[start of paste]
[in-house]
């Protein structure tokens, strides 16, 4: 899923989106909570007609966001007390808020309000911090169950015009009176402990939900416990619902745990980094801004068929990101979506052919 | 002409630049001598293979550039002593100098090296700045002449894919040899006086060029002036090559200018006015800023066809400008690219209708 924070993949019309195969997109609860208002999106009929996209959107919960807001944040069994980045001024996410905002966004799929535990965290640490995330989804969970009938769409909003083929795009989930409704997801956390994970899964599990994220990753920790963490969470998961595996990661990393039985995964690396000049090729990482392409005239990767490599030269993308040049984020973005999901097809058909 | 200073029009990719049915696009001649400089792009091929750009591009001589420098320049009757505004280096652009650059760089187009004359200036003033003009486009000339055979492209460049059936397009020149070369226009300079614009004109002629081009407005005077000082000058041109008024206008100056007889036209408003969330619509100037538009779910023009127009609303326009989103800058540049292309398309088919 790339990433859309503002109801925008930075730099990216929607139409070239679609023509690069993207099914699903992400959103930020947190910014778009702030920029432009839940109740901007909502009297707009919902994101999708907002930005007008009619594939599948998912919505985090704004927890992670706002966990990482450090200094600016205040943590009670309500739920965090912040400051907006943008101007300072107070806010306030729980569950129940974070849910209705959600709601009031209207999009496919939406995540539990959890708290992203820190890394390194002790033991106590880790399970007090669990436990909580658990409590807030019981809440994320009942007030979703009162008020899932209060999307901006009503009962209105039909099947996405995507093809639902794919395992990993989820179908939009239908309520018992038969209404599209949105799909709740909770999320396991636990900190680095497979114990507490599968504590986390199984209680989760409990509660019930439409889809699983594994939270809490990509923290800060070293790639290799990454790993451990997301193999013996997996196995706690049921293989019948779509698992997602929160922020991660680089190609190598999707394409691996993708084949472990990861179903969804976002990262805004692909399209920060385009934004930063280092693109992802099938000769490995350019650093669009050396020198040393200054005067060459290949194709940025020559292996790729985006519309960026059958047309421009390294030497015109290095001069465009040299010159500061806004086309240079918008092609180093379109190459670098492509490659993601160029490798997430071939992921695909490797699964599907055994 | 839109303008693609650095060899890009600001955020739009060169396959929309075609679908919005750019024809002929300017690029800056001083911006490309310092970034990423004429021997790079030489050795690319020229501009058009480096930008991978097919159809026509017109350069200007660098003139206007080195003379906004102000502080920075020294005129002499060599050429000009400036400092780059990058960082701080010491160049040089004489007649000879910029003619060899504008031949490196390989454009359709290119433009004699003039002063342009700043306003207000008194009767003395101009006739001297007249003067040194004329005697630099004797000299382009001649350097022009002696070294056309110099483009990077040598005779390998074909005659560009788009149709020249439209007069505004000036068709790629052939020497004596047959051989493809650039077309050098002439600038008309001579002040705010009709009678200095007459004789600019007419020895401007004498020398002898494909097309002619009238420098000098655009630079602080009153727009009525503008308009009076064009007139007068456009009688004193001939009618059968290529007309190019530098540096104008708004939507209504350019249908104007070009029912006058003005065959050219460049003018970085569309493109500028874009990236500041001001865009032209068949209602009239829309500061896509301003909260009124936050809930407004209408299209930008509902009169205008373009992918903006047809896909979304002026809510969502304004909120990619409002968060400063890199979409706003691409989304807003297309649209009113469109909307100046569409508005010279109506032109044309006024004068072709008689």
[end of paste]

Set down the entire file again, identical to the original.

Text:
[in-house]
């Protein structure tokens, strides 16, 4: 899923989106909570007609966001007390808020309000911090169950015009009176402990939900416990619902745990980094801004068929990101979506052919 | 002409630049001598293979550039002593100098090296700045002449894919040899006086060029002036090559200018006015800023066809400008690219209708 924070993949019309195969997109609860208002999106009929996209959107919960807001944040069994980045001024996410905002966004799929535990965290640490995330989804969970009938769409909003083929795009989930409704997801956390994970899964599990994220990753920790963490969470998961595996990661990393039985995964690396000049090729990482392409005239990767490599030269993308040049984020973005999901097809058909 | 200073029009990719049915696009001649400089792009091929750009591009001589420098320049009757505004280096652009650059760089187009004359200036003033003009486009000339055979492209460049059936397009020149070369226009300079614009004109002629081009407005005077000082000058041109008024206008100056007889036209408003969330619509100037538009779910023009127009609303326009989103800058540049292309398309088919 790339990433859309503002109801925008930075730099990216929607139409070239679609023509690069993207099914699903992400959103930020947190910014778009702030920029432009839940109740901007909502009297707009919902994101999708907002930005007008009619594939599948998912919505985090704004927890992670706002966990990482450090200094600016205040943590009670309500739920965090912040400051907006943008101007300072107070806010306030729980569950129940974070849910209705959600709601009031209207999009496919939406995540539990959890708290992203820190890394390194002790033991106590880790399970007090669990436990909580658990409590807030019981809440994320009942007030979703009162008020899932209060999307901006009503009962209105039909099947996405995507093809639902794919395992990993989820179908939009239908309520018992038969209404599209949105799909709740909770999320396991636990900190680095497979114990507490599968504590986390199984209680989760409990509660019930439409889809699983594994939270809490990509923290800060070293790639290799990454790993451990997301193999013996997996196995706690049921293989019948779509698992997602929160922020991660680089190609190598999707394409691996993708084949472990990861179903969804976002990262805004692909399209920060385009934004930063280092693109992802099938000769490995350019650093669009050396020198040393200054005067060459290949194709940025020559292996790729985006519309960026059958047309421009390294030497015109290095001069465009040299010159500061806004086309240079918008092609180093379109190459670098492509490659993601160029490798997430071939992921695909490797699964599907055994 | 839109303008693609650095060899890009600001955020739009060169396959929309075609679908919005750019024809002929300017690029800056001083911006490309310092970034990423004429021997790079030489050795690319020229501009058009480096930008991978097919159809026509017109350069200007660098003139206007080195003379906004102000502080920075020294005129002499060599050429000009400036400092780059990058960082701080010491160049040089004489007649000879910029003619060899504008031949490196390989454009359709290119433009004699003039002063342009700043306003207000008194009767003395101009006739001297007249003067040194004329005697630099004797000299382009001649350097022009002696070294056309110099483009990077040598005779390998074909005659560009788009149709020249439209007069505004000036068709790629052939020497004596047959051989493809650039077309050098002439600038008309001579002040705010009709009678200095007459004789600019007419020895401007004498020398002898494909097309002619009238420098000098655009630079602080009153727009009525503008308009009076064009007139007068456009009688004193001939009618059968290529007309190019530098540096104008708004939507209504350019249908104007070009029912006058003005065959050219460049003018970085569309493109500028874009990236500041001001865009032209068949209602009239829309500061896509301003909260009124936050809930407004209408299209930008509902009169205008373009992918903006047809896909979304002026809510969502304004909120990619409002968060400063890199979409706003691409989304807003297309649209009113469109909307100046569409508005010279109506032109044309006024004068072709008689």